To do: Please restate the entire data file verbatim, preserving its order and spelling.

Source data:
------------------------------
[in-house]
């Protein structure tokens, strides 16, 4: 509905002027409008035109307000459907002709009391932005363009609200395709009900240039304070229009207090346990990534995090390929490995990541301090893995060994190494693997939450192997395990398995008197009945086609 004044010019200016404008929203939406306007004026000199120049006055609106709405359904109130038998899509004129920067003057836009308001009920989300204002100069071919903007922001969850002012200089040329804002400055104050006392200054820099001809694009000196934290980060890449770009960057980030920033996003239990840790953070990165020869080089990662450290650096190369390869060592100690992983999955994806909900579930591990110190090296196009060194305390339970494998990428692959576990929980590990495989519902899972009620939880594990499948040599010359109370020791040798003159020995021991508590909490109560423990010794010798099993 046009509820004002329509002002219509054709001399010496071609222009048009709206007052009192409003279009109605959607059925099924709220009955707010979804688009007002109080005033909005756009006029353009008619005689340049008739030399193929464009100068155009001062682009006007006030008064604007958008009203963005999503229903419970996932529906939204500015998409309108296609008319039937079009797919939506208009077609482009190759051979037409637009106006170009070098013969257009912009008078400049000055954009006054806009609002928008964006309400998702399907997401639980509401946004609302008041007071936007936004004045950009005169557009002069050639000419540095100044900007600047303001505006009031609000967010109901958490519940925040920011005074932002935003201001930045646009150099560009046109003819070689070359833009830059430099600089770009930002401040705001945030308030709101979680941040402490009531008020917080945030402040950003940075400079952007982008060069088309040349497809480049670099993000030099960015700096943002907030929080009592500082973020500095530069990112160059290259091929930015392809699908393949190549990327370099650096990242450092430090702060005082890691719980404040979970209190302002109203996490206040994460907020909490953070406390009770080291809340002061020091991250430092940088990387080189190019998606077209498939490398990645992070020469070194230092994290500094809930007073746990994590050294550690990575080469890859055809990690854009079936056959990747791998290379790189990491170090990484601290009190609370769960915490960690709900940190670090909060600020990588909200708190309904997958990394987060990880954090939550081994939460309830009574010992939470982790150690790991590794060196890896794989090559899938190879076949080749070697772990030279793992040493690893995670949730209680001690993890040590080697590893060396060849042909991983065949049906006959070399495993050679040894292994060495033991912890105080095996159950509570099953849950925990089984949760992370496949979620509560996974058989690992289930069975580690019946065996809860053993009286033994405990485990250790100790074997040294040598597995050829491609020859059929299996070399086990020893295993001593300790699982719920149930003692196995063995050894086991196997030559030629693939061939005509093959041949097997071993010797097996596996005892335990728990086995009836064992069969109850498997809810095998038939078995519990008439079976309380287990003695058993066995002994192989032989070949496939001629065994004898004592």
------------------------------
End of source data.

[in-house]
């Protein structure tokens, strides 16, 4: 509905002027409008035109307000459907002709009391932005363009609200395709009900240039304070229009207090346990990534995090390929490995990541301090893995060994190494693997939450192997395990398995008197009945086609 004044010019200016404008929203939406306007004026000199120049006055609106709405359904109130038998899509004129920067003057836009308001009920989300204002100069071919903007922001969850002012200089040329804002400055104050006392200054820099001809694009000196934290980060890449770009960057980030920033996003239990840790953070990165020869080089990662450290650096190369390869060592100690992983999955994806909900579930591990110190090296196009060194305390339970494998990428692959576990929980590990495989519902899972009620939880594990499948040599010359109370020791040798003159020995021991508590909490109560423990010794010798099993 046009509820004002329509002002219509054709001399010496071609222009048009709206007052009192409003279009109605959607059925099924709220009955707010979804688009007002109080005033909005756009006029353009008619005689340049008739030399193929464009100068155009001062682009006007006030008064604007958008009203963005999503229903419970996932529906939204500015998409309108296609008319039937079009797919939506208009077609482009190759051979037409637009106006170009070098013969257009912009008078400049000055954009006054806009609002928008964006309400998702399907997401639980509401946004609302008041007071936007936004004045950009005169557009002069050639000419540095100044900007600047303001505006009031609000967010109901958490519940925040920011005074932002935003201001930045646009150099560009046109003819070689070359833009830059430099600089770009930002401040705001945030308030709101979680941040402490009531008020917080945030402040950003940075400079952007982008060069088309040349497809480049670099993000030099960015700096943002907030929080009592500082973020500095530069990112160059290259091929930015392809699908393949190549990327370099650096990242450092430090702060005082890691719980404040979970209190302002109203996490206040994460907020909490953070406390009770080291809340002061020091991250430092940088990387080189190019998606077209498939490398990645992070020469070194230092994290500094809930007073746990994590050294550690990575080469890859055809990690854009079936056959990747791998290379790189990491170090990484601290009190609370769960915490960690709900940190670090909060600020990588909200708190309904997958990394987060990880954090939550081994939460309830009574010992939470982790150690790991590794060196890896794989090559899938190879076949080749070697772990030279793992040493690893995670949730209680001690993890040590080697590893060396060849042909991983065949049906006959070399495993050679040894292994060495033991912890105080095996159950509570099953849950925990089984949760992370496949979620509560996974058989690992289930069975580690019946065996809860053993009286033994405990485990250790100790074997040294040598597995050829491609020859059929299996070399086990020893295993001593300790699982719920149930003692196995063995050894086991196997030559030629693939061939005509093959041949097997071993010797097996596996005892335990728990086995009836064992069969109850498997809810095998038939078995519990008439079976309380287990003695058993066995002994192989032989070949496939001629065994004898004592």